Data Point Shapes and Colors with ggplot2

Data Visualization in R

A couple of weeks ago, someone on Twitter asked how to change the shape of the circle data points on a plot in R. This made me realize that while I usually change size or color to differentiate data points, I don’t really use different shaped data points in my plots AND I don’t even know what the different shapes are. Therefore, I put together this post to show how to change the shapes and colors of data points in a ggplot2 geom_point() plot (a scatterplot in R) and show you what different shapes you can use.

For this data visualization example, we will be using Kaggle’s World Happiness Report dataset from 2015. Specifically, we will be looking at a scatterplot of Freedom vs. Happiness Scores for the Regions of Western Europe, Central & Eastern Europe, Middle East and Northern Africa and Sub-Saharan Africa. (It would be interesting to see if the relationship between these variables differ for these regions, despite being so near to each other.) Therefore, I have filtered the dataset to only include data for these regions.

ggplot2 is a very popular data visualization package for R, and in combination with it’s geom_point() function, it allows you to easily create a scatterplot of two variables. Let’s take a look at a basic scatterplot of Freedom vs. Happiness Score for the regions indicated above:

ggplot(happinessRegions, aes(Freedom, Happiness.Score)) +
  geom_point() + #creates point plot
  theme_minimal() + #changes plot theme
  ggtitle("Freedom vs. Happiness (2015)") +  #adds title
  labs(x = "Freedom", y = "Happiness Score") #sets axis titles

In the above scatterplot, we can see that there is a positive correlation between Freedom and Happiness, however, we wanted to if this correlation differed for the specific regions that were indicated before. We cannot see the difference among regions in this scatterplot, but we can if we differentiate the data points for the regions by color. This is as simple as assigning a color argument to “Region” within the aes() aesthetic function inside geom_point():

ggplot(happinessRegions, aes(Freedom, Happiness.Score)) +
  geom_point(aes(color = Region)) + #specify color to region within aes()
  theme_minimal() +
  ggtitle("Freedom vs. Happiness (2015)") + 
  labs(x = "Freedom", y = "Happiness Score")

With each region differentiated by color, we have a better understanding of their Freedom and Happiness. From the scatterplot above, we can see that the region indicated by purple, Western Europe, had the highest Freedom and Happiness Score, while the region indicated by blue, Sub-Saharan Africa, had the lowest.

Even with colored data points, when points overlap it is hard to differentiate them; this is where shapes come in. Similar to how we changed the color of the data points in the previous scatterplot, we can also change the shapes by region. Just add in a shape argument as well:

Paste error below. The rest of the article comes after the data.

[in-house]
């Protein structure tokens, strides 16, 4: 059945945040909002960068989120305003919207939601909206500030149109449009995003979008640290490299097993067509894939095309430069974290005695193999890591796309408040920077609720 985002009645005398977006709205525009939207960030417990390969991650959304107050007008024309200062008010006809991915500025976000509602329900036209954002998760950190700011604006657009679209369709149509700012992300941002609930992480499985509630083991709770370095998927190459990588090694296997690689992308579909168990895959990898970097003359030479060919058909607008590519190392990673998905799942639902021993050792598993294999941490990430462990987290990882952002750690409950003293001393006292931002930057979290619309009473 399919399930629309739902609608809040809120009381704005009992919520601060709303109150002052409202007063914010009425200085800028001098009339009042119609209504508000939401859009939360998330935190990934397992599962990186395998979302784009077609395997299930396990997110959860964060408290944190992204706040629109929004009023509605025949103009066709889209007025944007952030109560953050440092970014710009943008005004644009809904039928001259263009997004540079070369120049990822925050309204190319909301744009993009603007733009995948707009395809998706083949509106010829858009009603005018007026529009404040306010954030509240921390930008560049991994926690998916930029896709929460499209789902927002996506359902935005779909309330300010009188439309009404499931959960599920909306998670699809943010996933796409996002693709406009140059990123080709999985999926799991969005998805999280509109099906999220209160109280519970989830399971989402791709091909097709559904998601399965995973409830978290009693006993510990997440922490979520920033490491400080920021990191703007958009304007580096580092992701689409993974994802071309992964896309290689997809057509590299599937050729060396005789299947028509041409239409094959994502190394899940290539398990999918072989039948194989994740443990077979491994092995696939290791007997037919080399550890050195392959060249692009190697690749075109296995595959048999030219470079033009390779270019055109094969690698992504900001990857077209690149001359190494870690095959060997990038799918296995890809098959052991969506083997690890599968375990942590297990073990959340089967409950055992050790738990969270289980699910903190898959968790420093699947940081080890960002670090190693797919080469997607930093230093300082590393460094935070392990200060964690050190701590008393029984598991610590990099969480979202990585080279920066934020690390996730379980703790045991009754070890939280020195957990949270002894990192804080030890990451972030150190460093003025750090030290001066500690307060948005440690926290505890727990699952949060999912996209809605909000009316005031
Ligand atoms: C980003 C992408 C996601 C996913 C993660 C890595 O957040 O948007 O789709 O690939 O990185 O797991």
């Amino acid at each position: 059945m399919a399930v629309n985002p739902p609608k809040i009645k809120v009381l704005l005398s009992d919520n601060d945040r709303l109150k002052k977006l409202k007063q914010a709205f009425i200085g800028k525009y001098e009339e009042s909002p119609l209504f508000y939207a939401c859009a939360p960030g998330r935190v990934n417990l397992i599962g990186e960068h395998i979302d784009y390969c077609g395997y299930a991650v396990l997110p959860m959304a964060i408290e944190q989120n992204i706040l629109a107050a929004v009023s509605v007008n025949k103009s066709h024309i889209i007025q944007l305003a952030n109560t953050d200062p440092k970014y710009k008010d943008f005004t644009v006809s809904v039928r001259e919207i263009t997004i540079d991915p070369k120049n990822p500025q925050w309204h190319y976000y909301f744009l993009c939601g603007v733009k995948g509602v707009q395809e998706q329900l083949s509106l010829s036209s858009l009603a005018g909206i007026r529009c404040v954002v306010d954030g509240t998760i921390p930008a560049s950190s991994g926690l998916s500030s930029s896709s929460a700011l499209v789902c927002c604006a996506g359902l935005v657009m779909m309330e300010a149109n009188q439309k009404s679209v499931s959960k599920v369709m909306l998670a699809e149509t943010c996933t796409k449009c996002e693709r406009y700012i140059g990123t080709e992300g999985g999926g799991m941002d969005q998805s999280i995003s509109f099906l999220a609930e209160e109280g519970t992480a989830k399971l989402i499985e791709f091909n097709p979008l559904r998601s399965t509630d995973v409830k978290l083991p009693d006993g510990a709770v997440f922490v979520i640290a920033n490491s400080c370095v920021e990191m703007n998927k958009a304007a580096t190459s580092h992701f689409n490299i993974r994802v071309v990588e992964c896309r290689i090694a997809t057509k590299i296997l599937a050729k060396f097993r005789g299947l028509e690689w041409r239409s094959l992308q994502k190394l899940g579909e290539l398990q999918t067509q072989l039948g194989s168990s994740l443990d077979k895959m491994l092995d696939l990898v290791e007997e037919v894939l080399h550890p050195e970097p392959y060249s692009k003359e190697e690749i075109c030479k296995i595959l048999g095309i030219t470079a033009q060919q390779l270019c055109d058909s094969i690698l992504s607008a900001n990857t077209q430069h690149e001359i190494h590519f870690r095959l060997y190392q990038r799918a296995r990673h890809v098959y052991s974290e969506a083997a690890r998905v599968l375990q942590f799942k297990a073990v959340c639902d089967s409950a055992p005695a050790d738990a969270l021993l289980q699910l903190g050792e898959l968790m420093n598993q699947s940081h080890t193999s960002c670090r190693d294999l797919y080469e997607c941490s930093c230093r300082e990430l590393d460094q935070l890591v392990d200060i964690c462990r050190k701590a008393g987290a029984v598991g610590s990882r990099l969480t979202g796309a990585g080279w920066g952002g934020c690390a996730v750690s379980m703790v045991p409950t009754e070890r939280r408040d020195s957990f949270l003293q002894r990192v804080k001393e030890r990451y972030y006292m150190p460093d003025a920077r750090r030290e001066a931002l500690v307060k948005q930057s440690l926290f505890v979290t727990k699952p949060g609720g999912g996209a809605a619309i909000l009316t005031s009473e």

ggplot(happinessRegions, aes(Freedom, Happiness.Score)) +
  geom_point(aes(color = Region, shape = Region)) + #specify shape to region within aes()
  theme_minimal() +
  ggtitle("Freedom vs. Happiness (2015)") + 
  labs(x = "Freedom", y = "Happiness Score")

And so easily, we have changed the shapes of our data points. You will notice that we did not specify what shapes we wanted the data points to be; these were automatically assigned. In R, shapes are assigned to different numbers or symbols, so in order to specify the shapes we want for our data points, we need to specify the number associated with the shape that we want. Let’s take a look at the different shapes that we can use:

If we were working with one group of data, we could just specify the shape number within geom_point(aes()). However, we have four different regions that we are looking at, therefore, we will use scale_shape_manual() to set the shapes of our data points. Let’s change our shapes to 5, 7, 10 and 13:

ggplot(happinessRegions, aes(Freedom, Happiness.Score)) +
  geom_point(aes(shape = Region, color = Region)) +
  theme_minimal() +
  ggtitle("Freedom vs. Happiness (2015)") + 
  labs(x = "Freedom", y = "Happiness Score") +
  scale_shape_manual(values = c(5, 7, 10, 13)) #specify individual shapes

And now we have different shapes! One final thing to do is to assign specific colors. Again, If we were working with one group of data, we could just specify the color within geom_point(aes()), but we don’t have one group. So, similar to how we used scale_shape_manual() to assign shapes, we can use scale_color_manual() to assign colors. When assigning colors beyond basic “red” or “blue”, you can use the HEX number for the colors that you want (you can find these anywhere online.) For now, let’s change them to #C97B84, #A5D8FF, #9CC4B2 and #9532a8:

ggplot(happinessRegions, aes(Freedom, Happiness.Score)) +
  geom_point(aes(shape = Region, color = Region)) +
  theme_minimal() +
  ggtitle("Freedom vs. Happiness (2015)") + 
  labs(x = "Freedom", y = "Happiness Score") +
  scale_shape_manual(values = c(5, 7, 10, 13)) +
  scale_color_manual(values = c("#C97B84", "#A5D8FF", "#9CC4B2", "#9532a8")) #specify individual colors

Now, we have gone through how to change the shapes and colors of data points in a ggplot2 geom_point() plot. I hope this helps for the next time that you want change the shapes and colors of your data points in R. Click Here for reference code.

Leave a Reply

Fill in your details below or click an icon to log in:

WordPress.com Logo

You are commenting using your WordPress.com account. Log Out /  Change )

Google photo

You are commenting using your Google account. Log Out /  Change )

Twitter picture

You are commenting using your Twitter account. Log Out /  Change )

Facebook photo

You are commenting using your Facebook account. Log Out /  Change )

Connecting to %s